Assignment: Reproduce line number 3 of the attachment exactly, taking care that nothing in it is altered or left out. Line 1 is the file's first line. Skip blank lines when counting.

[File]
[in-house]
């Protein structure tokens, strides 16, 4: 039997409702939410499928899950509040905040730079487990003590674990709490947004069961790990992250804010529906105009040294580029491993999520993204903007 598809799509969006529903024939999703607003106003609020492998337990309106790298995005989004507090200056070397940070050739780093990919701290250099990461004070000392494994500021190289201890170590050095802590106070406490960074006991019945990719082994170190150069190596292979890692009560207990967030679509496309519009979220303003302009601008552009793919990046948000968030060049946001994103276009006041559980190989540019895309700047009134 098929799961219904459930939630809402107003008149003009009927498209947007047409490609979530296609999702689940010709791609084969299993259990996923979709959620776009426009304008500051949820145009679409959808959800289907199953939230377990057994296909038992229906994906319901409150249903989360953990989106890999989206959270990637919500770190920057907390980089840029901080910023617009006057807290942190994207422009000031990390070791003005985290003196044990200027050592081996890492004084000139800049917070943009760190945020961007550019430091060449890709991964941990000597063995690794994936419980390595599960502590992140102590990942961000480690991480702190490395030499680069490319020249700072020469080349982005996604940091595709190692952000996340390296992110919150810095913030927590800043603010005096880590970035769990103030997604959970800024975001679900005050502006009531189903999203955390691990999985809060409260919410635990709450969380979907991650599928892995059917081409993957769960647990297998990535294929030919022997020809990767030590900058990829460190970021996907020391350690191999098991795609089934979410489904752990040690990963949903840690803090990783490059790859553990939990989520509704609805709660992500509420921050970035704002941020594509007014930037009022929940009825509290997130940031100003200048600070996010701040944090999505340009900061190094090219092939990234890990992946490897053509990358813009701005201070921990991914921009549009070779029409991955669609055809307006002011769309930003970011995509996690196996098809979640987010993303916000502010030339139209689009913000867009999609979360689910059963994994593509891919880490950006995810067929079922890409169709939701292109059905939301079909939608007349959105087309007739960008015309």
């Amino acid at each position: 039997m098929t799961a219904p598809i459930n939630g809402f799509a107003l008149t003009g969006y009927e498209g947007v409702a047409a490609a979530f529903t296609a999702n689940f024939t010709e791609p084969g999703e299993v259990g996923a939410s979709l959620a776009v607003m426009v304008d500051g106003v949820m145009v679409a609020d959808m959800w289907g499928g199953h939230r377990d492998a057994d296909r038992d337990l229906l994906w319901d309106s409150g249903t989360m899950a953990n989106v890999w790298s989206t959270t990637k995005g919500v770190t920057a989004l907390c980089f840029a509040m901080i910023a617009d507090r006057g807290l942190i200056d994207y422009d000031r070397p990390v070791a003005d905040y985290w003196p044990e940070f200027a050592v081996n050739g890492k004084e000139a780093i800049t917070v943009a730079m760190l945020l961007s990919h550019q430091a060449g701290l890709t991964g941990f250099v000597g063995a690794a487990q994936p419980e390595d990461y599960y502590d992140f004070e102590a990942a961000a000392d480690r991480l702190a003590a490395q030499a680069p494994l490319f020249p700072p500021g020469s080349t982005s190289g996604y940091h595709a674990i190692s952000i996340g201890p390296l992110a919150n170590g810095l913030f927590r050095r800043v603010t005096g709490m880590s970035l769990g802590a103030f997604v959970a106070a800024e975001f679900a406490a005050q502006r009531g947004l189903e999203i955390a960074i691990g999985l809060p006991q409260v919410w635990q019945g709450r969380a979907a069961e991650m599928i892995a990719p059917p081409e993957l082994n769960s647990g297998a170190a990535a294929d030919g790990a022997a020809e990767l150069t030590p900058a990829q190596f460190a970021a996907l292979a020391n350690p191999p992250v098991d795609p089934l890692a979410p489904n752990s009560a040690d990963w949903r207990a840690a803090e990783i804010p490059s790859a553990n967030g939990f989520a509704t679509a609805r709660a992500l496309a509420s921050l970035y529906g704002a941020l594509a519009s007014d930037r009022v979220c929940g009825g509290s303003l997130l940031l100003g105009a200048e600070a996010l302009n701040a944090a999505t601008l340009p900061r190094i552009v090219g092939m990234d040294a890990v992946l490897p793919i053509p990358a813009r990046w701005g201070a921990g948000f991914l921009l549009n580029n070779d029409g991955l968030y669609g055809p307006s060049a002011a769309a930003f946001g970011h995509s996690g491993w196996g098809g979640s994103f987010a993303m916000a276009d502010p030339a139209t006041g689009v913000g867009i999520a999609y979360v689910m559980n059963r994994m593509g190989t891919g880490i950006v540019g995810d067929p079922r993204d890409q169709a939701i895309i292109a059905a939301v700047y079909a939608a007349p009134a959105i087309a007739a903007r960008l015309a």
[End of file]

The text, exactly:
């Amino acid at each position: 039997m098929t799961a219904p598809i459930n939630g809402f799509a107003l008149t003009g969006y009927e498209g947007v409702a047409a490609a979530f529903t296609a999702n689940f024939t010709e791609p084969g999703e299993v259990g996923a939410s979709l959620a776009v607003m426009v304008d500051g106003v949820m145009v679409a609020d959808m959800w289907g499928g199953h939230r377990d492998a057994d296909r038992d337990l229906l994906w319901d309106s409150g249903t989360m899950a953990n989106v890999w790298s989206t959270t990637k995005g919500v770190t920057a989004l907390c980089f840029a509040m901080i910023a617009d507090r006057g807290l942190i200056d994207y422009d000031r070397p990390v070791a003005d905040y985290w003196p044990e940070f200027a050592v081996n050739g890492k004084e000139a780093i800049t917070v943009a730079m760190l945020l961007s990919h550019q430091a060449g701290l890709t991964g941990f250099v000597g063995a690794a487990q994936p419980e390595d990461y599960y502590d992140f004070e102590a990942a961000a000392d480690r991480l702190a003590a490395q030499a680069p494994l490319f020249p700072p500021g020469s080349t982005s190289g996604y940091h595709a674990i190692s952000i996340g201890p390296l992110a919150n170590g810095l913030f927590r050095r800043v603010t005096g709490m880590s970035l769990g802590a103030f997604v959970a106070a800024e975001f679900a406490a005050q502006r009531g947004l189903e999203i955390a960074i691990g999985l809060p006991q409260v919410w635990q019945g709450r969380a979907a069961e991650m599928i892995a990719p059917p081409e993957l082994n769960s647990g297998a170190a990535a294929d030919g790990a022997a020809e990767l150069t030590p900058a990829q190596f460190a970021a996907l292979a020391n350690p191999p992250v098991d795609p089934l890692a979410p489904n752990s009560a040690d990963w949903r207990a840690a803090e990783i804010p490059s790859a553990n967030g939990f989520a509704t679509a609805r709660a992500l496309a509420s921050l970035y529906g704002a941020l594509a519009s007014d930037r009022v979220c929940g009825g509290s303003l997130l940031l100003g105009a200048e600070a996010l302009n701040a944090a999505t601008l340009p900061r190094i552009v090219g092939m990234d040294a890990v992946l490897p793919i053509p990358a813009r990046w701005g201070a921990g948000f991914l921009l549009n580029n070779d029409g991955l968030y669609g055809p307006s060049a002011a769309a930003f946001g970011h995509s996690g491993w196996g098809g979640s994103f987010a993303m916000a276009d502010p030339a139209t006041g689009v913000g867009i999520a999609y979360v689910m559980n059963r994994m593509g190989t891919g880490i950006v540019g995810d067929p079922r993204d890409q169709a939701i895309i292109a059905a939301v700047y079909a939608a007349p009134a959105i087309a007739a903007r960008l015309a």